Creativity flourishes at the Garden Club flower show

The day before the 2011 Georgetown Garden Club Flower Show, people bustled in and out of the Georgetown Community Center carrying boxes full of seemingly unrelated objects, such as bright orange sticks, glass bowls, and leaf sprigs.

“The show in 2011 was called ‘In the Abstract,’” says Georgetown Garden Club President Sandra Miller. “The design portion of the show included four separate categories within the ‘Abstract’ theme that contestants could choose from, each with its own set of rules.”

Sandra and other GGC members had arrived earlier that morning to set up a host of tables for the show. Sandra continued to run about, setting out display jars and filling them with water. Her aunt, a ninety-year-old woman who has been creating designs for a number of years, arrived with her own box of unique assortments.

Sandra’s aunt and the other artisans carefully assembled the various items on their designated tables, creating arrangements that fell in the categories of Abstract Creative, Stretch, Angular, or Creative Line Design.

Sue Vallejo won the Merit Award in the bromeliad class and the Award of Horticultural Excellence which is the top award for the Horticulture Division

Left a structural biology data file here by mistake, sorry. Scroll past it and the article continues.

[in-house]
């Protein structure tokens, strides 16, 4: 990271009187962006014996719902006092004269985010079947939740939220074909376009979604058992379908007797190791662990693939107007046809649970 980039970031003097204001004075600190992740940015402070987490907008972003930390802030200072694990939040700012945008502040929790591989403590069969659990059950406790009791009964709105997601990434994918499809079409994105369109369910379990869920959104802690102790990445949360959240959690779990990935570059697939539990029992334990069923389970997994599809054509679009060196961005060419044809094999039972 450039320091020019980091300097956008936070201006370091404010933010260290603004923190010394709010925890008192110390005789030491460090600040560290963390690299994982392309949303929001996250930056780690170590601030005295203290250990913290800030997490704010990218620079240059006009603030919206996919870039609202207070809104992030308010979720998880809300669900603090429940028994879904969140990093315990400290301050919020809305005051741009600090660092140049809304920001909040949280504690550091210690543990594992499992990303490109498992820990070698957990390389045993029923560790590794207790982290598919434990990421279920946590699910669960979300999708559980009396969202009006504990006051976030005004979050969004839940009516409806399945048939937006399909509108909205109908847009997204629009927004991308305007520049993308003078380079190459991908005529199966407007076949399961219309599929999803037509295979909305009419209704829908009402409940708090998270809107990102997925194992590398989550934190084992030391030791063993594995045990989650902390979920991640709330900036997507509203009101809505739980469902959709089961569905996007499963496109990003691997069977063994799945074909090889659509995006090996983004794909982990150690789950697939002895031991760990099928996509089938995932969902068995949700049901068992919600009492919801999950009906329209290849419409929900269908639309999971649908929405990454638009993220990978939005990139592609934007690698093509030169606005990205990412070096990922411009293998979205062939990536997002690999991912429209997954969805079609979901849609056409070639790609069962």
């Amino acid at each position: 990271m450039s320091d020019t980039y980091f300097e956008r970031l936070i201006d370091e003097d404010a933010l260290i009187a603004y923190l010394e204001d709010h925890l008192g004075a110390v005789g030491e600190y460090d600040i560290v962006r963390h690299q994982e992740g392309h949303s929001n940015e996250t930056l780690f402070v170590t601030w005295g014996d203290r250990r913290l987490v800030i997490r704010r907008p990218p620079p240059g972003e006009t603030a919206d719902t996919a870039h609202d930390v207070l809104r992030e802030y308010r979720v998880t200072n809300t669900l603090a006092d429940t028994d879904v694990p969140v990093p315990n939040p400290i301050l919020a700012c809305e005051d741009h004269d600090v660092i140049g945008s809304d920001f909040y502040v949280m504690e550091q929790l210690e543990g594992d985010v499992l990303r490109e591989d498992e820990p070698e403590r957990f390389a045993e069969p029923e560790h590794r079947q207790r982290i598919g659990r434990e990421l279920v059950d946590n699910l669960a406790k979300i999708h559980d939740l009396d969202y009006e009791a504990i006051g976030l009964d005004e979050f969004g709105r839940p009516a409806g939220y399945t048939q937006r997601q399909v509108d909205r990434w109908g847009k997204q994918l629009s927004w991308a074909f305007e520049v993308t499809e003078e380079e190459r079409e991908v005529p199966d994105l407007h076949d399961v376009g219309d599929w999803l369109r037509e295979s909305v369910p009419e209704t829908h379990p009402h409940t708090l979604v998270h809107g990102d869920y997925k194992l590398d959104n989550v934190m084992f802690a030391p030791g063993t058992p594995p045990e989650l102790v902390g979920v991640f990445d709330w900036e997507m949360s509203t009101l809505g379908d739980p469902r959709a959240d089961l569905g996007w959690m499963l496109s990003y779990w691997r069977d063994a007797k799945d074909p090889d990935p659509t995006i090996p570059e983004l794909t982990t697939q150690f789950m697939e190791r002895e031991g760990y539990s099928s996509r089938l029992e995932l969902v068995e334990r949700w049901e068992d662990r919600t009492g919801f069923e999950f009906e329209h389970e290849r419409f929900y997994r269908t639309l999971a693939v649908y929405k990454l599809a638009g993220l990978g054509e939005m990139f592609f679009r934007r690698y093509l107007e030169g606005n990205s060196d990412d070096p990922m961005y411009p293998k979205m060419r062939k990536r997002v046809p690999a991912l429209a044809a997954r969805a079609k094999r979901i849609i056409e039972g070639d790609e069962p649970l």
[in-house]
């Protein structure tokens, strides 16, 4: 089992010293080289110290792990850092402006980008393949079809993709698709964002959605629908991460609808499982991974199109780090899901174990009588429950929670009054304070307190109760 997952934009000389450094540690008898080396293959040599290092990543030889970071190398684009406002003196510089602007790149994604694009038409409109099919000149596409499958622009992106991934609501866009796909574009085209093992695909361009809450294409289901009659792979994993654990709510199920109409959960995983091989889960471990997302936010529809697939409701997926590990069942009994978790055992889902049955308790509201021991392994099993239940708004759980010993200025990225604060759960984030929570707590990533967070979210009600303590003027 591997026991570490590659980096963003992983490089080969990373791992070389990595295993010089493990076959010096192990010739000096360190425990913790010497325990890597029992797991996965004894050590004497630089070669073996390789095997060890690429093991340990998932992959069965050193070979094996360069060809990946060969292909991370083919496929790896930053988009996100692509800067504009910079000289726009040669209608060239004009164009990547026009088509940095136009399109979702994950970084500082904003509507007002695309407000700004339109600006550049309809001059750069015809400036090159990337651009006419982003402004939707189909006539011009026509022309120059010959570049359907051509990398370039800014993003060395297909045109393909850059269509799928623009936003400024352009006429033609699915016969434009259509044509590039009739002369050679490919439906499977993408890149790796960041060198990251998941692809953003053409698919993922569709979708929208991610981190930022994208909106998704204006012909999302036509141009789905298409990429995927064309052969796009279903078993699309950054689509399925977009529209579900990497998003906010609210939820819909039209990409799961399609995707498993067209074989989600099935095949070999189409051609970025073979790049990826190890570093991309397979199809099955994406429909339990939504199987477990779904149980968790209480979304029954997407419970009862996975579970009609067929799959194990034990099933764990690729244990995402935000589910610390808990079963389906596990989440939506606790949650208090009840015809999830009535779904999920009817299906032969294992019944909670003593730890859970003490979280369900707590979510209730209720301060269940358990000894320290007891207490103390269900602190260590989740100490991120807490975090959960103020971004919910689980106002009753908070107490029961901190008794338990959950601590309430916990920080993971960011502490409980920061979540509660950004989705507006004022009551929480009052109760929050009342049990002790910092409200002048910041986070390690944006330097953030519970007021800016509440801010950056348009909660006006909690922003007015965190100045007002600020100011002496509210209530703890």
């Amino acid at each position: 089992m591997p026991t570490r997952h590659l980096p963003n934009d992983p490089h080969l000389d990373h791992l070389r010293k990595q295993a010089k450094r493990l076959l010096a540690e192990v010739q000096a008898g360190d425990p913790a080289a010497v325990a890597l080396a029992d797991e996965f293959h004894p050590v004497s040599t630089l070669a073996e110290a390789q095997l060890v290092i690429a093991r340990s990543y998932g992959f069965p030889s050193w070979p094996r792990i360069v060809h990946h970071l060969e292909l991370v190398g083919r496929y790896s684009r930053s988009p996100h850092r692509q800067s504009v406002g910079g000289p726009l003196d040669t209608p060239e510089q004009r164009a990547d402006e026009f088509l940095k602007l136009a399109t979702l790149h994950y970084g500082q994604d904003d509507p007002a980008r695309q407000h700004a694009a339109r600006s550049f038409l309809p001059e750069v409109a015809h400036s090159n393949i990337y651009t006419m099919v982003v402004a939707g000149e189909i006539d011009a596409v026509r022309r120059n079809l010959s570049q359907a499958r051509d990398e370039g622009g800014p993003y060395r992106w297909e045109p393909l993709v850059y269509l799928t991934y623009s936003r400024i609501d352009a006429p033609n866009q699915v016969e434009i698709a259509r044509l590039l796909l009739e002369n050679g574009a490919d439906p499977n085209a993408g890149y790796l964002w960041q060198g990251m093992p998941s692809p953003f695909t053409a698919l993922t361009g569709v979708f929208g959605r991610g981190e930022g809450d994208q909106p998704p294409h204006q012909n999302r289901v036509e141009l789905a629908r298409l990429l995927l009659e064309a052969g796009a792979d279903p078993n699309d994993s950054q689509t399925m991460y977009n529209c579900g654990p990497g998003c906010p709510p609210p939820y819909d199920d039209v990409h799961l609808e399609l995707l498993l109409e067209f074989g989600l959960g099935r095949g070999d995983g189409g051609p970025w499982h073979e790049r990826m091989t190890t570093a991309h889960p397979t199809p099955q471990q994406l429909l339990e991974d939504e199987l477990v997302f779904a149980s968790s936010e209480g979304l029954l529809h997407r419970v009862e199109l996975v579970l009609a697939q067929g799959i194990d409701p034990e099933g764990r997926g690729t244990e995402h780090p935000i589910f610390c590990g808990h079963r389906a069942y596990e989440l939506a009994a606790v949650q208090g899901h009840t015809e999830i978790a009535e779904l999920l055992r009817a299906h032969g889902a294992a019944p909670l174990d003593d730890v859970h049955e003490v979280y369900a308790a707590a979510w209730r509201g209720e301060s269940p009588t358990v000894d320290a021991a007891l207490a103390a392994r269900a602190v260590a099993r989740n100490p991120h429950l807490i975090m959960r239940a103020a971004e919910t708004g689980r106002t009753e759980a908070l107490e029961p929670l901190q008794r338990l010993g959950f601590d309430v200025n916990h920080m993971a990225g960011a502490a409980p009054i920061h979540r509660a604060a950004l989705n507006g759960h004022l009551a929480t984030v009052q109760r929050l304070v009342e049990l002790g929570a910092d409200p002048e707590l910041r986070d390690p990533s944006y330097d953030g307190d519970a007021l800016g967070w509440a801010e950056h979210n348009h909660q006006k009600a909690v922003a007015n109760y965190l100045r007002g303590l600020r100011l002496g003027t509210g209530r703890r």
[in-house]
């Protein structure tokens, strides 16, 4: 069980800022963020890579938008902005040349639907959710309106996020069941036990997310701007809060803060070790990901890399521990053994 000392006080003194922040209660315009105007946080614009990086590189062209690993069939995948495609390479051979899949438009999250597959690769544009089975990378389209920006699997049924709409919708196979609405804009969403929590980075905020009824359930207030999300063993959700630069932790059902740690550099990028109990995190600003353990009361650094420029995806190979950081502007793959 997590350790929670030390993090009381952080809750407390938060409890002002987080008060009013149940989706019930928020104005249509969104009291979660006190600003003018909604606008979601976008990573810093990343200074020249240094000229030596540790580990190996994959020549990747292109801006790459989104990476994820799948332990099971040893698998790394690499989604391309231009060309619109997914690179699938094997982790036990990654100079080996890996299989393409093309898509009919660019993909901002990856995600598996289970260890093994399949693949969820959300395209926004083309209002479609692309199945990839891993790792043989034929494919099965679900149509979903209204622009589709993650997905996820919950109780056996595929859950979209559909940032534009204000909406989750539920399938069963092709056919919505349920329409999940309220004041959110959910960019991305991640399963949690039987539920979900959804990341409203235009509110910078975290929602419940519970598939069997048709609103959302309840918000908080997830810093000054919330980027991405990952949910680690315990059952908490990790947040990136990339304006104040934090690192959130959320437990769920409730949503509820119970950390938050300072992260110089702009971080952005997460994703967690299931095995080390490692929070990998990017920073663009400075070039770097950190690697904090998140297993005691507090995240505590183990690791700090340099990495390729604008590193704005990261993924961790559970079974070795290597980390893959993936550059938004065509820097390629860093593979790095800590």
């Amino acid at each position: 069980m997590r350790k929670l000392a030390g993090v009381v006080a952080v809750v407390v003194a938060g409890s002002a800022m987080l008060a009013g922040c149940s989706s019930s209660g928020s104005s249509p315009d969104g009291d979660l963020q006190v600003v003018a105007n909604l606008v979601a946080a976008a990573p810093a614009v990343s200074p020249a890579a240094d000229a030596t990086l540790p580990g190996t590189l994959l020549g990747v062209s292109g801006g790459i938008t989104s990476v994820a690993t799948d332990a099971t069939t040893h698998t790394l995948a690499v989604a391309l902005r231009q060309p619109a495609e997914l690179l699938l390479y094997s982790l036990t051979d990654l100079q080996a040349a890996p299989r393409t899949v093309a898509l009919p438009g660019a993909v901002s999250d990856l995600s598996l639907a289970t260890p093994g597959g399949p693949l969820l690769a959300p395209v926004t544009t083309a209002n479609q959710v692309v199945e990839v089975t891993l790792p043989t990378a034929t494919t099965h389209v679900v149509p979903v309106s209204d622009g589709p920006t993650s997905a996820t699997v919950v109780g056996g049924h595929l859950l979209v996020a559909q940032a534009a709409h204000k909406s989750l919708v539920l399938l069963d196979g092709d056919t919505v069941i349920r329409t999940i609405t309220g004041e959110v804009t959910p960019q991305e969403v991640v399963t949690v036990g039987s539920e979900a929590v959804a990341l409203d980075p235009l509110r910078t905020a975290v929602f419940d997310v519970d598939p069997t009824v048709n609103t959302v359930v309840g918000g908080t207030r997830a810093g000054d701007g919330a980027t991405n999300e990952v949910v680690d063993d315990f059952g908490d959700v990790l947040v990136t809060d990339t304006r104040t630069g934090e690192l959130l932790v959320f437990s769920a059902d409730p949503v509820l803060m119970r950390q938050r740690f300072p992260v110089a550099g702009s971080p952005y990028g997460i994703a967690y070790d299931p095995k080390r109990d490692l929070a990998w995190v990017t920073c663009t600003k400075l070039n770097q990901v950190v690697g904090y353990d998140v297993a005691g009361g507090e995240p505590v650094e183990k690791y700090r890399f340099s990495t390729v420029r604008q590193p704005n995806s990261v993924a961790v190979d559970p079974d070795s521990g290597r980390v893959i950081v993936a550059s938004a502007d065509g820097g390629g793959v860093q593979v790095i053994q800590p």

Sue Vallejo won the Merit Award in the bromeliad class and the Award of Horticultural Excellence

Contestants returned the following morning to place the more delicate pieces of their arrangements, such as the flowers or cattails. They had to fight through crowds of contestants arriving to set up for the horticultural divisions, the much larger competition in the show. The horticultural contestants needed the entire middle area of the room to display their prized specimens of various plants,  from cabbages to roses.

“It’s a madhouse the morning of the judging,” Sandra says. “Some contestants show designs and horticulture. They’re bringing in irises, roses, getting them all set up and finishing up their designs in time to get out before the judges come in.”

By 10:00, the contestants hoped that every flower and fern was in place, because they were shooed out as the judges entered. For an hour and a half, the judges carefully evaluated each arrangement and horticulture specimen.

“A lot of people from the public who come are surprised at what designs win,” Sandra says. “It’s not always the ‘prettiest’ design that wins, because each entry has to meet all the criteria within its category.”

Since the first show in April 1945, The club has held a show almost annually in conjunction with Arbor Day. Catch this year’s show on April 23 at 10 a.m. in Georgetown Community Center, San Gabriel Park, 445 East Morrow. It is open to the public for free from 1 p.m. to 4 p.m.

For more information about the show or the club, visit

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